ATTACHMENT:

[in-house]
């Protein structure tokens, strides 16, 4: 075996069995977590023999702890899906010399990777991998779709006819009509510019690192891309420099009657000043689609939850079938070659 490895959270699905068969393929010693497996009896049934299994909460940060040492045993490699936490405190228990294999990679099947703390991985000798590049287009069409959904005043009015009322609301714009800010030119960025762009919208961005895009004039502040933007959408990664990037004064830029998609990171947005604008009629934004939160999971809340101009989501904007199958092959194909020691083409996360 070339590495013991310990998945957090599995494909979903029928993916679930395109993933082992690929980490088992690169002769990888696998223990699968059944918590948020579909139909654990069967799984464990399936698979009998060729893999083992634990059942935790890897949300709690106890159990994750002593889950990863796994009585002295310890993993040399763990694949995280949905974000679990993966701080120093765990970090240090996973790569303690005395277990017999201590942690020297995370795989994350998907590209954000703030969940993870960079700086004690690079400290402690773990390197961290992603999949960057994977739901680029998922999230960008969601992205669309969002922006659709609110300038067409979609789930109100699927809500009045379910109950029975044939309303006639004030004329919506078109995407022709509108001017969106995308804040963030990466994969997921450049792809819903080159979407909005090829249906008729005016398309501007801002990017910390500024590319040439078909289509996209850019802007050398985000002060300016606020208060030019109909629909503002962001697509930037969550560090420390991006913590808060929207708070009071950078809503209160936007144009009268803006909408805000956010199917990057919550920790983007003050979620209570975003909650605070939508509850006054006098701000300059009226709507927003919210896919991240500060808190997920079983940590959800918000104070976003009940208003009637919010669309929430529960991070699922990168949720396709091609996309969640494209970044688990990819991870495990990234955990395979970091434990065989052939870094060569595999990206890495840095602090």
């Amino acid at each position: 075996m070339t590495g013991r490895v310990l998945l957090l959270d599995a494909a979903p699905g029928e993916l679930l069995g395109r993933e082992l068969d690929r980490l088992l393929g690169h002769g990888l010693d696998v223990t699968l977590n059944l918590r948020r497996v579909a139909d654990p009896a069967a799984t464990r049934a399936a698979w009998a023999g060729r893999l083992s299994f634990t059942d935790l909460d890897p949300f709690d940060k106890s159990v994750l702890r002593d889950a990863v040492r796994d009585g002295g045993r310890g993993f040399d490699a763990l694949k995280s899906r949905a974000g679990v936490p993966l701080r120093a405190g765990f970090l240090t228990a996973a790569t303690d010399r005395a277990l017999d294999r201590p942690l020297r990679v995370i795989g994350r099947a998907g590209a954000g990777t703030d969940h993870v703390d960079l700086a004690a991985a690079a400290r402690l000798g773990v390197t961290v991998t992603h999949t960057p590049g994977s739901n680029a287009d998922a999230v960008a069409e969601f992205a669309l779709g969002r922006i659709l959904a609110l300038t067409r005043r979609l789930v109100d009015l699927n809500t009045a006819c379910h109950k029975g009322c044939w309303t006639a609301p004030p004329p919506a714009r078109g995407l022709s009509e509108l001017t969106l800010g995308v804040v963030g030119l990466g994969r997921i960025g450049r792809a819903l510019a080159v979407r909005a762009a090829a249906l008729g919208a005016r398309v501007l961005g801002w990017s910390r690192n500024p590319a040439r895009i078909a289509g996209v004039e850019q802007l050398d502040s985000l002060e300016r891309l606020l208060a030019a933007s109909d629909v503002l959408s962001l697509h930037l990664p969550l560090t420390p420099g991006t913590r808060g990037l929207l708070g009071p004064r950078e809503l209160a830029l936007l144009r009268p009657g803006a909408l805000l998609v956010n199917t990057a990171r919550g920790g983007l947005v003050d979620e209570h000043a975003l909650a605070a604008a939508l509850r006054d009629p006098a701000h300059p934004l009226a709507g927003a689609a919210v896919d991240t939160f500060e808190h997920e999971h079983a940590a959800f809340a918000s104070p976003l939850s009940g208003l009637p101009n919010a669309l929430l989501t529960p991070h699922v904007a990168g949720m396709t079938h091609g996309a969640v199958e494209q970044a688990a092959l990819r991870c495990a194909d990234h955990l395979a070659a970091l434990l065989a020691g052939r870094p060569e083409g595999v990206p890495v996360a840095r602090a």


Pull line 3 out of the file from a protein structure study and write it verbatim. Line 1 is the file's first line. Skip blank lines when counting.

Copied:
């Amino acid at each position: 075996m070339t590495g013991r490895v310990l998945l957090l959270d599995a494909a979903p699905g029928e993916l679930l069995g395109r993933e082992l068969d690929r980490l088992l393929g690169h002769g990888l010693d696998v223990t699968l977590n059944l918590r948020r497996v579909a139909d654990p009896a069967a799984t464990r049934a399936a698979w009998a023999g060729r893999l083992s299994f634990t059942d935790l909460d890897p949300f709690d940060k106890s159990v994750l702890r002593d889950a990863v040492r796994d009585g002295g045993r310890g993993f040399d490699a763990l694949k995280s899906r949905a974000g679990v936490p993966l701080r120093a405190g765990f970090l240090t228990a996973a790569t303690d010399r005395a277990l017999d294999r201590p942690l020297r990679v995370i795989g994350r099947a998907g590209a954000g990777t703030d969940h993870v703390d960079l700086a004690a991985a690079a400290r402690l000798g773990v390197t961290v991998t992603h999949t960057p590049g994977s739901n680029a287009d998922a999230v960008a069409e969601f992205a669309l779709g969002r922006i659709l959904a609110l300038t067409r005043r979609l789930v109100d009015l699927n809500t009045a006819c379910h109950k029975g009322c044939w309303t006639a609301p004030p004329p919506a714009r078109g995407l022709s009509e509108l001017t969106l800010g995308v804040v963030g030119l990466g994969r997921i960025g450049r792809a819903l510019a080159v979407r909005a762009a090829a249906l008729g919208a005016r398309v501007l961005g801002w990017s910390r690192n500024p590319a040439r895009i078909a289509g996209v004039e850019q802007l050398d502040s985000l002060e300016r891309l606020l208060a030019a933007s109909d629909v503002l959408s962001l697509h930037l990664p969550l560090t420390p420099g991006t913590r808060g990037l929207l708070g009071p004064r950078e809503l209160a830029l936007l144009r009268p009657g803006a909408l805000l998609v956010n199917t990057a990171r919550g920790g983007l947005v003050d979620e209570h000043a975003l909650a605070a604008a939508l509850r006054d009629p006098a701000h300059p934004l009226a709507g927003a689609a919210v896919d991240t939160f500060e808190h997920e999971h079983a940590a959800f809340a918000s104070p976003l939850s009940g208003l009637p101009n919010a669309l929430l989501t529960p991070h699922v904007a990168g949720m396709t079938h091609g996309a969640v199958e494209q970044a688990a092959l990819r991870c495990a194909d990234h955990l395979a070659a970091l434990l065989a020691g052939r870094p060569e083409g595999v990206p890495v996360a840095r602090a």